So, why are the costs so low in Panama and so high where you live? That’s a question I get asked often. The answer is that the costs, especially at a public hospital or clinic, are based on what a simple Panamanian worker can pay. Someone like a gardener might only make $25 – $30 a day.
The other reason the costs are so low in Panama, compared to other countries, is because lawsuits are rare so doctors do not have to spend a fortune on malpractice insurance. You’ll find that most doctors offices are simple but clean.
I’ve had two eye surgeries in Panama which my health insurance paid for. My surgeon told me that when he filed the insurance claim for $2,200 in Panama, he gets paid $2,200. But when his daughter, who is a doctor in Miami, files an insurance claim for $7,000 she will be lucky to get paid $3,500.
These are some of the reasons health care costs are more affordable in Panama.
As you can see from the two medical emergencies above, quality and affordable health care are available in Panama. I don’t take any medications but I’ve been told that some medications are much more affordable in Panama too.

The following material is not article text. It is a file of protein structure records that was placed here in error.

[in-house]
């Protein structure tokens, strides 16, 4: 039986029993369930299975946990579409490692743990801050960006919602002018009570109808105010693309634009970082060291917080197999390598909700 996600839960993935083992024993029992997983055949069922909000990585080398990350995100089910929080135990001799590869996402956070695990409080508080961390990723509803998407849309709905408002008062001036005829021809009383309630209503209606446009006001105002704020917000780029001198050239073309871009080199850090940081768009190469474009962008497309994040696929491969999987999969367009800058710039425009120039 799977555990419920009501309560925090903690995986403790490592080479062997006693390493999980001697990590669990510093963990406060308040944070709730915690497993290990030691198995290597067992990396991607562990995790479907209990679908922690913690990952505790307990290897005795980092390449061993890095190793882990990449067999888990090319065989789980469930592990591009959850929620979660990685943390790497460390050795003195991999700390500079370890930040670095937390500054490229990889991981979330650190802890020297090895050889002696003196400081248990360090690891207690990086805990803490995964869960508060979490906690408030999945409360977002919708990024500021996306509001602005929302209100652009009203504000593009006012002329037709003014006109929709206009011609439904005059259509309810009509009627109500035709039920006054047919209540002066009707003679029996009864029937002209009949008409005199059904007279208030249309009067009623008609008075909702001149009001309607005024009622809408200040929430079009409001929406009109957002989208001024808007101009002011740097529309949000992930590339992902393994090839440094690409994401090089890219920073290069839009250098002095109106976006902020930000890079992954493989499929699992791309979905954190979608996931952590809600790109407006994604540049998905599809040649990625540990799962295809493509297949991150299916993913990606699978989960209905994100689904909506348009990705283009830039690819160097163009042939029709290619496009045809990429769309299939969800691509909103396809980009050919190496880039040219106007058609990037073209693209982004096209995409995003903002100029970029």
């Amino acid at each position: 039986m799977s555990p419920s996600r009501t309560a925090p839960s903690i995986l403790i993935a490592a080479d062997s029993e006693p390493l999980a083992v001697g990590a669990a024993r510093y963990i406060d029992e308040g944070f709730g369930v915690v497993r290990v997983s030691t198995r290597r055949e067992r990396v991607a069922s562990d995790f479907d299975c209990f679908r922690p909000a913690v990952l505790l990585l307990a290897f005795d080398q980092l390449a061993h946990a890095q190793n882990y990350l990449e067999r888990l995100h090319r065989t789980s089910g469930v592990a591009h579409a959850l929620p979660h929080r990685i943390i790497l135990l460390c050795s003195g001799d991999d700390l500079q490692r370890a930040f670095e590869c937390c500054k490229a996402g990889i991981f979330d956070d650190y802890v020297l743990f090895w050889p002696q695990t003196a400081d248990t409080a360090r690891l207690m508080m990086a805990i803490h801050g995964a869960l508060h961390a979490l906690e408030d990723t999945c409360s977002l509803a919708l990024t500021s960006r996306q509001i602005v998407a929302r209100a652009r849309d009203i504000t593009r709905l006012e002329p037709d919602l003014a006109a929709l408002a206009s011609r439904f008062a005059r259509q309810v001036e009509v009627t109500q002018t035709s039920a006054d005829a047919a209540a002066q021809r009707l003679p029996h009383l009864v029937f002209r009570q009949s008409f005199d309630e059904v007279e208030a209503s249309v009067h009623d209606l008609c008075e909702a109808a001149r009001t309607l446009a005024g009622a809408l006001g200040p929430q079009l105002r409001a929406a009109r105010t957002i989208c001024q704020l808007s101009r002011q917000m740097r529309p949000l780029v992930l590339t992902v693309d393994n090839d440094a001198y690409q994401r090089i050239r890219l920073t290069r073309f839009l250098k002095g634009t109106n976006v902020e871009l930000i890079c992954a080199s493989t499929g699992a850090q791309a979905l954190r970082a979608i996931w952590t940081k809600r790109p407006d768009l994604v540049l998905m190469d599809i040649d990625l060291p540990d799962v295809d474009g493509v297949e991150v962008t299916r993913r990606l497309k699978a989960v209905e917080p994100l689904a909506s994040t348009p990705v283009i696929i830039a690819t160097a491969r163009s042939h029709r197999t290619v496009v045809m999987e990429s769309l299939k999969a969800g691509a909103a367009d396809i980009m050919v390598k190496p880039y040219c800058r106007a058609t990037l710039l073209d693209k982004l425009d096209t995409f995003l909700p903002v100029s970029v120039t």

About half the people who come on a Panama Relocation Tour want to live near a beach. The other half prefer the cooler mountain weather which we visit also. During a Panama Relocation Tour, we visit several beach communities which offer a variety of different prices.
We focus on the beach communities which offer the most amenities without driving more than 10-20 minutes to buy groceries, see a doctor, banks, hospitals with emergency rooms, restaurants and shopping opportunities like clothes or hardware stores. Of course, reliable electricity, water and internet are top priorities too. A good road to get to the communities and houses is important too.
There are plenty of other beach communities in Panama, but unfortunately, they do not have very many amenities close by, so we don’t usually visit those areas. Most people, especially retirees, do not want to drive an 30-60 minutes to go to a nice grocery store, restaurant, doctor or a hospital.